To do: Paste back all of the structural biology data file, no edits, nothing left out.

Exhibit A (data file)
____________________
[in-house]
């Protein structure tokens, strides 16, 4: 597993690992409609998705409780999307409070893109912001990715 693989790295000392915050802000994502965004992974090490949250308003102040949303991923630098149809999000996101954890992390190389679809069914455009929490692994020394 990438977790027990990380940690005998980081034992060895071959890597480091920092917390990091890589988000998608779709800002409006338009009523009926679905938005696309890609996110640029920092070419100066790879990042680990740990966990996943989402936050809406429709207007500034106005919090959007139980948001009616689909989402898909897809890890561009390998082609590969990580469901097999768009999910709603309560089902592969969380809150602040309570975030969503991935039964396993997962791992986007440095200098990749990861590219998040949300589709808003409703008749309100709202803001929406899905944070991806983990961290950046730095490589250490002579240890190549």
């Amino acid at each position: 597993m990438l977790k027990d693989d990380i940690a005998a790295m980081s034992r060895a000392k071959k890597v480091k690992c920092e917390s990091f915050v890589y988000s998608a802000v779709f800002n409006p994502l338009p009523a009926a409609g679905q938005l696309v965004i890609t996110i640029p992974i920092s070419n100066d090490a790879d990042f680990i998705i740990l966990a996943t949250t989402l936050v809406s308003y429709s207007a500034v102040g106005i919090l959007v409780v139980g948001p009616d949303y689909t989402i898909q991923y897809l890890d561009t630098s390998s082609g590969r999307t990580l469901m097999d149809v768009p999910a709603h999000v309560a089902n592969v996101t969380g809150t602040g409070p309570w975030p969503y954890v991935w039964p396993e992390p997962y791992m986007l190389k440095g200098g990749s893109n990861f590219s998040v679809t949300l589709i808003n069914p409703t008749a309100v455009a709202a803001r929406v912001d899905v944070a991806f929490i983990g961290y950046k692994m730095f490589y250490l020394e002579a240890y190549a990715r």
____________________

[in-house]
């Protein structure tokens, strides 16, 4: 597993690992409609998705409780999307409070893109912001990715 693989790295000392915050802000994502965004992974090490949250308003102040949303991923630098149809999000996101954890992390190389679809069914455009929490692994020394 990438977790027990990380940690005998980081034992060895071959890597480091920092917390990091890589988000998608779709800002409006338009009523009926679905938005696309890609996110640029920092070419100066790879990042680990740990966990996943989402936050809406429709207007500034106005919090959007139980948001009616689909989402898909897809890890561009390998082609590969990580469901097999768009999910709603309560089902592969969380809150602040309570975030969503991935039964396993997962791992986007440095200098990749990861590219998040949300589709808003409703008749309100709202803001929406899905944070991806983990961290950046730095490589250490002579240890190549």
């Amino acid at each position: 597993m990438l977790k027990d693989d990380i940690a005998a790295m980081s034992r060895a000392k071959k890597v480091k690992c920092e917390s990091f915050v890589y988000s998608a802000v779709f800002n409006p994502l338009p009523a009926a409609g679905q938005l696309v965004i890609t996110i640029p992974i920092s070419n100066d090490a790879d990042f680990i998705i740990l966990a996943t949250t989402l936050v809406s308003y429709s207007a500034v102040g106005i919090l959007v409780v139980g948001p009616d949303y689909t989402i898909q991923y897809l890890d561009t630098s390998s082609g590969r999307t990580l469901m097999d149809v768009p999910a709603h999000v309560a089902n592969v996101t969380g809150t602040g409070p309570w975030p969503y954890v991935w039964p396993e992390p997962y791992m986007l190389k440095g200098g990749s893109n990861f590219s998040v679809t949300l589709i808003n069914p409703t008749a309100v455009a709202a803001r929406v912001d899905v944070a991806f929490i983990g961290y950046k692994m730095f490589y250490l020394e002579a240890y190549a990715r």